Actually, my point is that FPTP and AV can both be complex in different ways. It seems from this post that FPTP can be complex for the voter if there is tactical voting involved. AV is potentially very difficult to explain if the result doesn’t match the FPTP or first preference. i.e. You can’t put forward simplicity as a reason to choose one over the other.

    And finally, the author may say tactical voting won’t occur under AV, but I wouldn’t be so sure. What’s the betting that there will be many sources of “advice” on how you ought to number your candidates?

  • re your first round: Yes, they should have a final column, but my point about guido’s (not yours though) lack of info in his example is valid.

    re your second paragraph: True, but it does make a difference in some areas, and as we can see, the Independent, who in fact seems very popular, almost didn’t make it in the first round. So, whilst a poor example, chosen by Guido, not me(!) it will have an impact in some areas.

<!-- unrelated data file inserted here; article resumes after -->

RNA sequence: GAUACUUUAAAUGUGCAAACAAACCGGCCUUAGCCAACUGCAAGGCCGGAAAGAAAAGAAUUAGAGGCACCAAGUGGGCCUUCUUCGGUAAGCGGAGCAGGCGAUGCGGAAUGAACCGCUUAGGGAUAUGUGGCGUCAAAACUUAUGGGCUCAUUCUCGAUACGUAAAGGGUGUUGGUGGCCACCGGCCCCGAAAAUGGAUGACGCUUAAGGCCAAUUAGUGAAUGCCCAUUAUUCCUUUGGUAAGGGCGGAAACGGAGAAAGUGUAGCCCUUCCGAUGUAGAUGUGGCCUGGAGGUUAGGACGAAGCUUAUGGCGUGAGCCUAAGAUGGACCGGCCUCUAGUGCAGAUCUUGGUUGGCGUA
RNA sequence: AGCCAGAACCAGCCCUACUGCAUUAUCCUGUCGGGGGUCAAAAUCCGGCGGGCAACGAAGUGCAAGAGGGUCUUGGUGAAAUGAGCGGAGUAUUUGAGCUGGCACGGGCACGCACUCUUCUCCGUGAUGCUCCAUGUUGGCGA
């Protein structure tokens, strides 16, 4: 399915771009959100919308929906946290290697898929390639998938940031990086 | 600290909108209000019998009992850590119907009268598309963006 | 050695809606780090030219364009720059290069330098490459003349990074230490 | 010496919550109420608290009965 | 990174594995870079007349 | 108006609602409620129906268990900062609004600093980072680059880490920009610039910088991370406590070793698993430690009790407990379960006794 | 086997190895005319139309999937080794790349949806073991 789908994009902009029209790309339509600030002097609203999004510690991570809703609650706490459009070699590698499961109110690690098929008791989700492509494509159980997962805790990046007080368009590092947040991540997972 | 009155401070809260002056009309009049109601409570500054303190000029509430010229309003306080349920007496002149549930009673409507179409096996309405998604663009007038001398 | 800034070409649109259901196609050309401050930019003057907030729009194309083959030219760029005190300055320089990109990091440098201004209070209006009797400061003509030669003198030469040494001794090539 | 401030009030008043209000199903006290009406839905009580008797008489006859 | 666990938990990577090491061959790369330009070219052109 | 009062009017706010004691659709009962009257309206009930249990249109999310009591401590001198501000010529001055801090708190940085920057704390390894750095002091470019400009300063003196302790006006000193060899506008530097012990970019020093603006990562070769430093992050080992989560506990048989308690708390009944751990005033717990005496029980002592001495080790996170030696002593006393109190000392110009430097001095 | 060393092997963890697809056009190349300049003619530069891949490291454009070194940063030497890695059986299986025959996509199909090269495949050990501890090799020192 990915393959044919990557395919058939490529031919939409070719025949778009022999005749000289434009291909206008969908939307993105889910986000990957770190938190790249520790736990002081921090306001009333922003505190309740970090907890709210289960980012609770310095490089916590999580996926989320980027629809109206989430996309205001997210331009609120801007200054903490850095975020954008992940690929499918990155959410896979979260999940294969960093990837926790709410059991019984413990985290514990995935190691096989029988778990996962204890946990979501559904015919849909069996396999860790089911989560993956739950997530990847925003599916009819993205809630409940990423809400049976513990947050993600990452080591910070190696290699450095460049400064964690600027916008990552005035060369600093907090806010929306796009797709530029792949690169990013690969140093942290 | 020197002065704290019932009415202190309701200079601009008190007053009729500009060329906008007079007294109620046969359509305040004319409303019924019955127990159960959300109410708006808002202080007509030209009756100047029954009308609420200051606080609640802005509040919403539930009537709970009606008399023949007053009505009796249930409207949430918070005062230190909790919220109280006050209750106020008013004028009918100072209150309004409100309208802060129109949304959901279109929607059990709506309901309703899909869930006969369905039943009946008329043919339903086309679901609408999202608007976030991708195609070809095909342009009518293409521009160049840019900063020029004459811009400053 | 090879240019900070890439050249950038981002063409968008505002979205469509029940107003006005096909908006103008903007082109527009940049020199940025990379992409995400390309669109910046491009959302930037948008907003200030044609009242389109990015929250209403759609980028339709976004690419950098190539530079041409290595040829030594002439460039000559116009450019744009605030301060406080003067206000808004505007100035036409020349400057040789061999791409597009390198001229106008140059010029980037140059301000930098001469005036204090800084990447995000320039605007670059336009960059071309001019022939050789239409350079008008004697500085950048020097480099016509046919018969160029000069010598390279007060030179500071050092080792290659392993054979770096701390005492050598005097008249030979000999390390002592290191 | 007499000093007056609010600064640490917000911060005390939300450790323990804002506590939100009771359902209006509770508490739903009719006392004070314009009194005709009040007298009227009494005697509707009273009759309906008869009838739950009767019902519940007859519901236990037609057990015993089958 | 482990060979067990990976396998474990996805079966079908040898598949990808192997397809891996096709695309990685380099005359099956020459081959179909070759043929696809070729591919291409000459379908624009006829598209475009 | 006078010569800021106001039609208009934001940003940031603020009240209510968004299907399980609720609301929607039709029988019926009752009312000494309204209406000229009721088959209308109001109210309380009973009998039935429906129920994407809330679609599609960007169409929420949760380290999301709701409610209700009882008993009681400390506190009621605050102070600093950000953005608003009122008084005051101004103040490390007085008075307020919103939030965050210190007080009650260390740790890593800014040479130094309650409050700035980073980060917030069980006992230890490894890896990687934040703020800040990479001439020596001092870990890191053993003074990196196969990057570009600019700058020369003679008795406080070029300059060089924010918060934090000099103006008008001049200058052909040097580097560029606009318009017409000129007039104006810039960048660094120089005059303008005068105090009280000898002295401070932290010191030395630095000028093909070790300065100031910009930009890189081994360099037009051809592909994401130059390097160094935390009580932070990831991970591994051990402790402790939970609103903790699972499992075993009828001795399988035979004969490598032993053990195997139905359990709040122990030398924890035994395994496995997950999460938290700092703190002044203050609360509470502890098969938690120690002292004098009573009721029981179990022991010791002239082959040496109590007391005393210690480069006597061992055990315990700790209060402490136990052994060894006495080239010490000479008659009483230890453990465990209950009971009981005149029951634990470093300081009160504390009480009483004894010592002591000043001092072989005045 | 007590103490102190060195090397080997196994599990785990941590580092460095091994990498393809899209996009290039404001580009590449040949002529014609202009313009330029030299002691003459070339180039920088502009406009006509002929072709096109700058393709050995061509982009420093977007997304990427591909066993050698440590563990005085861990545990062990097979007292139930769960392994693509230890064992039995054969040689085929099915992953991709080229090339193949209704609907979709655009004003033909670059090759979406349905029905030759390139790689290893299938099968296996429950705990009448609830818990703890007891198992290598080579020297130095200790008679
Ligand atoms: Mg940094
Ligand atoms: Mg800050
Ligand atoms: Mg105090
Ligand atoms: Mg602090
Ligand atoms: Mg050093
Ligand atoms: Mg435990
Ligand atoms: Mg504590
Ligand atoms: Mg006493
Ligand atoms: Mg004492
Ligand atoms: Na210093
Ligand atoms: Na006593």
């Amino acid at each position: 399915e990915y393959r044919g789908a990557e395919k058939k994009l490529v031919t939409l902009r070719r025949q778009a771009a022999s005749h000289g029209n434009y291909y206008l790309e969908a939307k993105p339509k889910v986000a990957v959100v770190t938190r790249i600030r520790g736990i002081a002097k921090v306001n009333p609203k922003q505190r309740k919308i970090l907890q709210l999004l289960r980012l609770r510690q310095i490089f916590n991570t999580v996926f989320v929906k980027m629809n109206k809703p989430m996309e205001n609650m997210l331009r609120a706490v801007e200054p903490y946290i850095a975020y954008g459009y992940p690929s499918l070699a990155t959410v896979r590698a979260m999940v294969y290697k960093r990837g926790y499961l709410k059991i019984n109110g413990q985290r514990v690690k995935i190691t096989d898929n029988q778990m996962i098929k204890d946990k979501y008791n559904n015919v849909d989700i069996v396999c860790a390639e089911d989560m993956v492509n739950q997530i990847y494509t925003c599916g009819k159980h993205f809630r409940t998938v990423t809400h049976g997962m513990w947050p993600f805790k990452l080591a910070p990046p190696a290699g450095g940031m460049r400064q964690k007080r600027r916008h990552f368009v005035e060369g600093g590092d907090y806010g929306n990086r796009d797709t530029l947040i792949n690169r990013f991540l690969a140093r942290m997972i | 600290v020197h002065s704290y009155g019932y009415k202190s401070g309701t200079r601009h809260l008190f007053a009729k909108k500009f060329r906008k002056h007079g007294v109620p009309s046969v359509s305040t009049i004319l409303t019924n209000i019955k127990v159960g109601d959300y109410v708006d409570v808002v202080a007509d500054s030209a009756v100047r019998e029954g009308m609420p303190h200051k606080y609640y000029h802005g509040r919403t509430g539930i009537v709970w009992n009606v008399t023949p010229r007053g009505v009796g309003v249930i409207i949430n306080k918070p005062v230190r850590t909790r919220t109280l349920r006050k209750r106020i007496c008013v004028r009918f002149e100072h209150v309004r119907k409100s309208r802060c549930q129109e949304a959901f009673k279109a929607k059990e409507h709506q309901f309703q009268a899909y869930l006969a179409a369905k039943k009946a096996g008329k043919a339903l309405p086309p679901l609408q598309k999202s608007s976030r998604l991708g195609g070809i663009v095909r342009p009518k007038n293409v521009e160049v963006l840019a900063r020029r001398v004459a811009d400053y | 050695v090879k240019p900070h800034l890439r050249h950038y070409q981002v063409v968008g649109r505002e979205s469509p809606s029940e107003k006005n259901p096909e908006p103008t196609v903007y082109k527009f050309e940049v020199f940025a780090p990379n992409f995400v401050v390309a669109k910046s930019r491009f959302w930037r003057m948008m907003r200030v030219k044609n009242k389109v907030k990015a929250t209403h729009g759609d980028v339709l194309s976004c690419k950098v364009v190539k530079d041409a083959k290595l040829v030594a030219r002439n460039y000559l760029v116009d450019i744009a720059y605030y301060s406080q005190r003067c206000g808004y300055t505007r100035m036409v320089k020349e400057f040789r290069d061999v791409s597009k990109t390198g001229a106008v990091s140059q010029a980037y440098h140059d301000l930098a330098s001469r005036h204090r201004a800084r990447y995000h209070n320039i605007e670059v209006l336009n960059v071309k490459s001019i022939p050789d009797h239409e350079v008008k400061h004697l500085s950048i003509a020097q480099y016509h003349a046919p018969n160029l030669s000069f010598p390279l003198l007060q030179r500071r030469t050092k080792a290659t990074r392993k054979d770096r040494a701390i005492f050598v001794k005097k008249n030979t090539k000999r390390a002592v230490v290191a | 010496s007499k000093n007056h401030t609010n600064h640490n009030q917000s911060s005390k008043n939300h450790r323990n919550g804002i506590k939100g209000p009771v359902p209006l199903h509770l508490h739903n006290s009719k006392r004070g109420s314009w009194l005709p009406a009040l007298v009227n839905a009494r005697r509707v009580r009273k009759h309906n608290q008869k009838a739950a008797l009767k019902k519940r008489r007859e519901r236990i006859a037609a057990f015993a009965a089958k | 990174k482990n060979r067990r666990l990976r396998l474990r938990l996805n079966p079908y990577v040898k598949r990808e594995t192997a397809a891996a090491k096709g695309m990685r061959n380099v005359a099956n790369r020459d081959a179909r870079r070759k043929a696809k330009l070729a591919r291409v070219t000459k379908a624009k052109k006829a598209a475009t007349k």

re your third paragraph: In which case we can probably agree to disagree 🙂 But for me, I have met too many people who a) want to vote but don’t ’cause they think it’ll be wasted or b) want to vote for party X but are so scared of party Y that they have no choice but to vote for party Z. It is not the most important issue, but I think AV is mildly better than FPTP and so should be adopted as a better preference-capturing system.

  • The Dublin result being discussed above is an election being held by the Single Transferable Vote in a multi member constituency – it has nothing to do with AV.

  • This flowchart is harmless enough, but the Yes Campaign would be best-served by continuously repeating Andrew Rawnsley’s incredible stat from Sunday: in 2010 only 32% of MPs got more than half of the vote; in 1955 it was 94%.

  • @Julian What’s the betting that there will be many sources of “advice” on how you ought to number your candidates?

    Spot on Julian there will be… the experience of Australia is exactly this… parties running around with slates of preferred voting preferencs or lots of negative campaigning.

  • Old Codger Chris 5th Apr '11 - 10:58pm